Hence, out of the total allocation of $650 billion – while the general consensus among policymakers globally was that such allocation should have been around $3 trillion, for which the US Congress’s nod was needed as the IMF could only provide $650 billion – more than half went to already rich countries, and for instance, Pakistan only received $2.75 billion!

More so, the process of relocation of SDRs to developing countries also remained lukewarm, while despite several calls globally no further enhanced SDR allocations were made by the IMF, that in turn could have saved countries from significant austerity policies that otherwise they had to follow.

For instance, unlike the urgent needs to provide much-needed stimulus spending as close to 40 percent of the population is below the poverty line, as per World Bank’s recently published estimates, and given lack of subsidy provision, and little shifting of direct taxes on the rich under a democratically weak environment, in turn, putting a lot of burden on masses in the shape of high electricity, and fuel costs, the country is subjected to over-board monetary austerity – policy rate being at 22 percent – and fiscal austerity policies – IMF programme requirement of reaching primary surpluses, that means cutting of development expenditure, which is otherwise needed to reach resilience in public health sector while the ‘Pandemicene’ phenomenon looms large, and in creating climate change related preparedness in the face of fast-unfolding climate change crisis.

It needs to be pointed out that the continued austerity emphasis of the IMF in its programmes, even when her MD had strongly hinted towards a departure to more inclusive policymaking in the wake of the pandemic, taking more cue for instance, from epidemiological and climate change causing consequences, is indeed worrisome.

A recently released report by Human Rights Watch (HRW) ‘Bandage on a Bullet Wound: IMF Social Spending Floors and the Covid-19 Pandemic’ pointed out in this regard: ‘As the Covid-19 virus began to spread, shuttering businesses and upending economies, the Managing Director of the International Monetary Fund (IMF), Kristalina Georgieva, saw opportunity in the recovery from the unraveling crisis. Georgieva had already identified income and wealth inequality as a central challenge facing the global economy.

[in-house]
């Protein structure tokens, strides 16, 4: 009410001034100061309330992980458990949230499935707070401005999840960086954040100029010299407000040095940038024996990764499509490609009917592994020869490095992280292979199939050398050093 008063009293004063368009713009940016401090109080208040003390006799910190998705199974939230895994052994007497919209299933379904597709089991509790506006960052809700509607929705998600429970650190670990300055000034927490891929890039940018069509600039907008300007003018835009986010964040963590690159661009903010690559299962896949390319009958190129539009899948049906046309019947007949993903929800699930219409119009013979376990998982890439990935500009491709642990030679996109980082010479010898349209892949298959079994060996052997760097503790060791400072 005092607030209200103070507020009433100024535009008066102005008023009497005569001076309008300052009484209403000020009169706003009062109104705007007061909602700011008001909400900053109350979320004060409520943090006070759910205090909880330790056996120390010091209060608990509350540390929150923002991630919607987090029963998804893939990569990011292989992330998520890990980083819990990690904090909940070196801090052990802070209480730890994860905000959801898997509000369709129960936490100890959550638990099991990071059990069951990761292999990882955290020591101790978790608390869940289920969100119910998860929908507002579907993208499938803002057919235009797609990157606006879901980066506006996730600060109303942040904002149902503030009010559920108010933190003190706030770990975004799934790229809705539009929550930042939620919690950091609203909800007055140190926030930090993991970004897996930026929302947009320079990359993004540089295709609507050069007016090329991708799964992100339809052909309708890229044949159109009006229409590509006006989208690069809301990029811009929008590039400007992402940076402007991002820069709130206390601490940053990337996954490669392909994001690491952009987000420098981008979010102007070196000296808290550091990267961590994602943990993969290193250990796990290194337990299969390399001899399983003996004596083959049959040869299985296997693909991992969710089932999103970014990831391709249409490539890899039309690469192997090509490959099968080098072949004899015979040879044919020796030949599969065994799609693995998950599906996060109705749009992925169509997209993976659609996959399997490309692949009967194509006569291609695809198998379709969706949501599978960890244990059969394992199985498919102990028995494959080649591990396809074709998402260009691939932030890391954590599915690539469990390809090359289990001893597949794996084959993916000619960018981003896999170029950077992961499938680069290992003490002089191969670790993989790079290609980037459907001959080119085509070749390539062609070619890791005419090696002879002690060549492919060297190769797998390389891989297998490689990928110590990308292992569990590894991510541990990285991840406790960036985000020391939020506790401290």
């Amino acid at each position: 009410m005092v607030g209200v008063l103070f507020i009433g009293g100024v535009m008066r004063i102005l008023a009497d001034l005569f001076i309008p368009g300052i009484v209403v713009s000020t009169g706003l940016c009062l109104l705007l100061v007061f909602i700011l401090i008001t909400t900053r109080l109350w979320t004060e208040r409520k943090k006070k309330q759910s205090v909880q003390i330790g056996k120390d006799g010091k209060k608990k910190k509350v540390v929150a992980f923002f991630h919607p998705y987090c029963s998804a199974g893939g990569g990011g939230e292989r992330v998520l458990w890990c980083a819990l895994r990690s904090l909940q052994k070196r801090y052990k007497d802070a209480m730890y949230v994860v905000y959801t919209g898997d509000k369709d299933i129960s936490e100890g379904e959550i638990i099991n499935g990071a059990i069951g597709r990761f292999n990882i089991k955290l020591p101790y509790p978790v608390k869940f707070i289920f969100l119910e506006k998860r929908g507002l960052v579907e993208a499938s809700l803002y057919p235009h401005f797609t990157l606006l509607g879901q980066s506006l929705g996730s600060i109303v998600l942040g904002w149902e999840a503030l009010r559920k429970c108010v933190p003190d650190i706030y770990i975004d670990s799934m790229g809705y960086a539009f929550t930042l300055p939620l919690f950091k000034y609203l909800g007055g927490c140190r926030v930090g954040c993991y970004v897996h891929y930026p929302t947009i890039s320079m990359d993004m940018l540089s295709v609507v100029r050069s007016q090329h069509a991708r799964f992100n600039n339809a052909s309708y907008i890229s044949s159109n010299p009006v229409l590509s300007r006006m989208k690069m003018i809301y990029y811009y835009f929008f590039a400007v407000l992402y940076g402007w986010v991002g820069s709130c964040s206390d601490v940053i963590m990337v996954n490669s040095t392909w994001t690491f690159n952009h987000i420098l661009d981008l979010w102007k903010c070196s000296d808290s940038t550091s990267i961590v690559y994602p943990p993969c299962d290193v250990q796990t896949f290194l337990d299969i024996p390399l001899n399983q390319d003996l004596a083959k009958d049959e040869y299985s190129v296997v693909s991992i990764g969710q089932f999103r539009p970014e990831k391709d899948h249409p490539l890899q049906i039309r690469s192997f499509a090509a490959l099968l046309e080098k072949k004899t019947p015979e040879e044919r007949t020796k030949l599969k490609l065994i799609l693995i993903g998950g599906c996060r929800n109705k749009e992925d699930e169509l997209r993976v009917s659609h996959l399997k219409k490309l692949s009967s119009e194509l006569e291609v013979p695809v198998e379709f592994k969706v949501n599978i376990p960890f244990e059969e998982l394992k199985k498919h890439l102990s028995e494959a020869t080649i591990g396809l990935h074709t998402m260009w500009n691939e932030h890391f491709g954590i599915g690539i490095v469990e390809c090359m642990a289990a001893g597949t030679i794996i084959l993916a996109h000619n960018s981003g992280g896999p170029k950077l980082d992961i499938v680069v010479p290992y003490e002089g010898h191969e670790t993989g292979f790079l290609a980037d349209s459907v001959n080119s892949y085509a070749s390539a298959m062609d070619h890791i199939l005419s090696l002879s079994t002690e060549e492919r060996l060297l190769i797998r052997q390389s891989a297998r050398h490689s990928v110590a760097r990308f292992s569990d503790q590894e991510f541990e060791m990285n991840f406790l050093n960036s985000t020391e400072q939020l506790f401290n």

In her view, the pandemic brought both the risk that poverty and inequality would exponentially worsen and a “once in a lifetime opportunity” to invest in recoveries that transform economies to make them “greener, smarter, and fairer.” …This vision – what Georgieva called a “new Bretton Woods moment” – carves out a different approach to the one the Fund took following the 2008 Financial Recession and continues a significant evolution in how it sees its role in promoting global economic stability. …The report makes several key findings.

First, it finds that the Fund continues to rely on its traditional approach of expecting governments to reduce debt through fiscal consolidation, which raises significant human rights concerns.

While “fiscal consolidation” refers broadly to reducing debt by cutting public spending or increasing revenues, the report finds that programs routinely include conditionalities that impose cuts to public spending and raise the tax burden in ways that disproportionately burden people on low incomes, and they do not adequately explore alternative approaches that are more protective of rights.’

Copyright Business Recorder, 2023

Dr Omer Javed

The writer holds a PhD in Economics degree from the University of Barcelona, and has previously worked at the International Monetary Fund. His contact on ‘X’ (formerly ‘Twitter’) is @omerjaved7


Comments are closed.

KU Oct 02, 2023 12:04pm
Dr. Sahib, you always bring us out of our make-believe world and slumber, thank you. Our media has chameleon ability and acts accordingly, the viewers are not shown any protests or news on death by poverty or leading to it. Our fascination with lies continues and has no end. IMF may be right in doubting reducing debt, but if it compares it to ‘’Bandage on a Bullet Wound’’, why does it not mention the ‘’Bullet Holes in the Body’’ brought about by corruption and its perpetrators? Our leaders should be ashamed (if they had even 1% character) to listen to Kristalina Georgieva’s pleas and requests by saying ‘’please protect the poor’’ and tax the untaxed individuals and corporations. Something will give in the coming days, if it is the ‘’Political Empire Strikes Back’’ then we are done for, and if professionals are given a driving seat in economic recovery, we might have hope. In any case, trick or treat for the desperate people.